No Arizona lawmakers broke party ranks Jan. 13 as the House impeached President Donald Trump on a mostly party-line vote, just one week after a deadly mob attack on the Capitol that critics said was incited by the president.
The 232-197 vote also comes 13 months after Trump was first impeached by the House, making him the only president in U.S. history to be impeached twice. Unlike the earlier vote, however, 10 Republicans joined all Democrats to impeach.
But all four Arizona GOP lawmakers stood by Trump, who leaves office in a week. And the articles of impeachment still must be heard by the Senate, which is not expected to take them up until after President-elect Joe Biden is sworn in to replace Trump Jan. 20.
“This … sets a dangerous precedent for our nation,” said Rep. Debbie Lesko, a Republican who represents parts of Goodyear, Litchfield Park, Glendale and Peoria. “If Congress is going to impeach a president, it must … only be done after intense debate and deliberation, not rushed through at the 11th hour to make a political point.”
Republicans accused House Democrats of pursuing an impeachment that will have little practical effect except to satisfy a vendetta they have harbored since Trump took office. But Democrats said Trump’s incitement of an insurrection cannot be ignored.
“Donald Trump is not just incompetent. He’s not just corrupt. He’s downright dangerous and should never be allowed to hold public office again,” Rep. Ruben Gallego, a Democrat who represents parts of Tolleson, Phoenix and Glendale, said in a statement after the vote. “That’s why we are voting to impeach him.”
Rep. Raúl M. Grijalva, a Democrat who represents parts of Goodyear and Buckeye, voted to impeach Trump after calling him “a clear and present danger to this country and must face consequences for his actions. I will vote to impeach Trump for a second time because calls of ‘unity’ will not stop the treacherous situations Trump continues to encourage.”
The impeachment resolution said the pro-Trump crowd that stormed the Capitol on Jan. 6, as Congress was certifying the results of the presidential election, was motivated by Trump’s repeated false claims that the election was stolen. It said that at a rally that day, he “willfully made statements that, in context, encouraged — and foreseeably resulted in — lawless action at the Capitol” that included “violent, deadly, destructive and seditious acts” during an hours-long assault in which five people, including a Capitol Police officer, died.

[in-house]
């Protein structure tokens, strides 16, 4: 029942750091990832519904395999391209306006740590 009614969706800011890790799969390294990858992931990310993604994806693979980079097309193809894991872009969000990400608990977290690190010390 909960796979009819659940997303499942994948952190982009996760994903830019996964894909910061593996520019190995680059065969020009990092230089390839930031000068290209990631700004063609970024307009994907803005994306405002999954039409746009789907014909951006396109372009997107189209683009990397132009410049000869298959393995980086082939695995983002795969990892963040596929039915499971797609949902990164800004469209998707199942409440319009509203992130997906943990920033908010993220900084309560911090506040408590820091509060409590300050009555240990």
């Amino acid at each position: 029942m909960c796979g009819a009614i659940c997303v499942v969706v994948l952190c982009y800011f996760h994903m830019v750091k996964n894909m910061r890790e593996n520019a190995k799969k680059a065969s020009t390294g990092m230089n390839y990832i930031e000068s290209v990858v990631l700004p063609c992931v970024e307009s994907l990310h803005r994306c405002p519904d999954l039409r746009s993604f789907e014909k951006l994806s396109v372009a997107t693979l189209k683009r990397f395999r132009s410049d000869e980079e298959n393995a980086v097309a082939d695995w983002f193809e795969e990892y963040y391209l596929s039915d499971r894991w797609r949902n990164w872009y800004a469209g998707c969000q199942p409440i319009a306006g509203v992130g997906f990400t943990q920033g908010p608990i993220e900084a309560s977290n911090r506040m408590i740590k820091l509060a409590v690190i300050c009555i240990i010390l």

The resolution also said the president “endangered the security of the United States and its institutions of government, threatened the integrity of the democratic system, interfered with the peaceful transition of power, and imperiled a coequal branch of the government.”
In remarks to reporters the day before the House action, Trump called the impeachment “a continuation of the greatest witch hunt in the history of politics. It’s ridiculous.”
Trump has insisted in recent days that his actions on Jan. 6 were “totally appropriate,” and he has repeatedly issued statements calling for nonviolence by his followers. The most recent came Jan. 13, when he cited reports of possible violent protests around the country as Inauguration Day approaches, telling supporters “there must be NO violence, NO lawbreaking and NO vandalism of any kind.”
The 2019 impeachment charged Trump with abuse of power and obstruction of Congress for his apparent attempt to coerce the president of Ukraine to find incriminating information on Biden. It passed the House by an almost identical vote to Wednesday’s impeachment resolution, but died in the Senate last January.
The new article of impeachment now heads to a Senate that is no longer controlled by Republicans. Even though several GOP senators have indicated they would vote for impeachment, however, Democrats are still well shy of the two-thirds majority needed to convict.
Rep. Andy Biggs, R-Gilbert, criticized Democrats, promising, “Instead of stopping the Trump train, his movement will grow stronger."